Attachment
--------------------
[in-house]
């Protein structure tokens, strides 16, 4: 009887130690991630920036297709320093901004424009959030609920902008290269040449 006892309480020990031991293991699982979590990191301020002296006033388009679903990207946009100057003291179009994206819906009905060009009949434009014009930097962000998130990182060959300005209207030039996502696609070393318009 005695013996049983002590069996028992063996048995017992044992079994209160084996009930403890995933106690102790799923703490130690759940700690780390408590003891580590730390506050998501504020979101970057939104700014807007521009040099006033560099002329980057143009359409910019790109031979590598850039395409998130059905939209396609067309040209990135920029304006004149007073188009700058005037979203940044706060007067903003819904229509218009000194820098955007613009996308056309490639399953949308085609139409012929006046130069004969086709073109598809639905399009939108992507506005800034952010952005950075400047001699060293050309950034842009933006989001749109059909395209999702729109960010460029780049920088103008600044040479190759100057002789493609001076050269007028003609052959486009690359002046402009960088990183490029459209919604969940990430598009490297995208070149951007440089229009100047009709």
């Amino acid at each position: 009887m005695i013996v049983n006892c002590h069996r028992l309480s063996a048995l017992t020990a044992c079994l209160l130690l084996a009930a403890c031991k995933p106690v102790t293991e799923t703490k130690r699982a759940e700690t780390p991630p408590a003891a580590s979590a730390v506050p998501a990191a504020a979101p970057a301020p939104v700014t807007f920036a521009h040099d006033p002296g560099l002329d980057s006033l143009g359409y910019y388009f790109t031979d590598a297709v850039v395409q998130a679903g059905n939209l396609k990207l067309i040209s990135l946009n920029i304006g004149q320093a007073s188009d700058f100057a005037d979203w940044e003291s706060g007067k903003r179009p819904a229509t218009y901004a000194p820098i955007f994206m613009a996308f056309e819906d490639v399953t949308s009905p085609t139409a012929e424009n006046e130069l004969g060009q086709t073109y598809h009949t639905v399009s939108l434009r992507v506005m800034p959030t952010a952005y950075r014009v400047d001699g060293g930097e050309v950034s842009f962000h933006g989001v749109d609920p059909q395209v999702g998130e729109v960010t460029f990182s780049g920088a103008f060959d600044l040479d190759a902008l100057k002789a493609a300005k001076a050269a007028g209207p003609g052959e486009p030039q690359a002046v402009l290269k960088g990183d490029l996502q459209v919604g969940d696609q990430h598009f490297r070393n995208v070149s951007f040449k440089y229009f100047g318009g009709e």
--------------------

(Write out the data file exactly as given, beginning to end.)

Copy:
[in-house]
């Protein structure tokens, strides 16, 4: 009887130690991630920036297709320093901004424009959030609920902008290269040449 006892309480020990031991293991699982979590990191301020002296006033388009679903990207946009100057003291179009994206819906009905060009009949434009014009930097962000998130990182060959300005209207030039996502696609070393318009 005695013996049983002590069996028992063996048995017992044992079994209160084996009930403890995933106690102790799923703490130690759940700690780390408590003891580590730390506050998501504020979101970057939104700014807007521009040099006033560099002329980057143009359409910019790109031979590598850039395409998130059905939209396609067309040209990135920029304006004149007073188009700058005037979203940044706060007067903003819904229509218009000194820098955007613009996308056309490639399953949308085609139409012929006046130069004969086709073109598809639905399009939108992507506005800034952010952005950075400047001699060293050309950034842009933006989001749109059909395209999702729109960010460029780049920088103008600044040479190759100057002789493609001076050269007028003609052959486009690359002046402009960088990183490029459209919604969940990430598009490297995208070149951007440089229009100047009709």
């Amino acid at each position: 009887m005695i013996v049983n006892c002590h069996r028992l309480s063996a048995l017992t020990a044992c079994l209160l130690l084996a009930a403890c031991k995933p106690v102790t293991e799923t703490k130690r699982a759940e700690t780390p991630p408590a003891a580590s979590a730390v506050p998501a990191a504020a979101p970057a301020p939104v700014t807007f920036a521009h040099d006033p002296g560099l002329d980057s006033l143009g359409y910019y388009f790109t031979d590598a297709v850039v395409q998130a679903g059905n939209l396609k990207l067309i040209s990135l946009n920029i304006g004149q320093a007073s188009d700058f100057a005037d979203w940044e003291s706060g007067k903003r179009p819904a229509t218009y901004a000194p820098i955007f994206m613009a996308f056309e819906d490639v399953t949308s009905p085609t139409a012929e424009n006046e130069l004969g060009q086709t073109y598809h009949t639905v399009s939108l434009r992507v506005m800034p959030t952010a952005y950075r014009v400047d001699g060293g930097e050309v950034s842009f962000h933006g989001v749109d609920p059909q395209v999702g998130e729109v960010t460029f990182s780049g920088a103008f060959d600044l040479d190759a902008l100057k002789a493609a300005k001076a050269a007028g209207p003609g052959e486009p030039q690359a002046v402009l290269k960088g990183d490029l996502q459209v919604g969940d696609q990430h598009f490297r070393n995208v070149s951007f040449k440089y229009f100047g318009g009709e």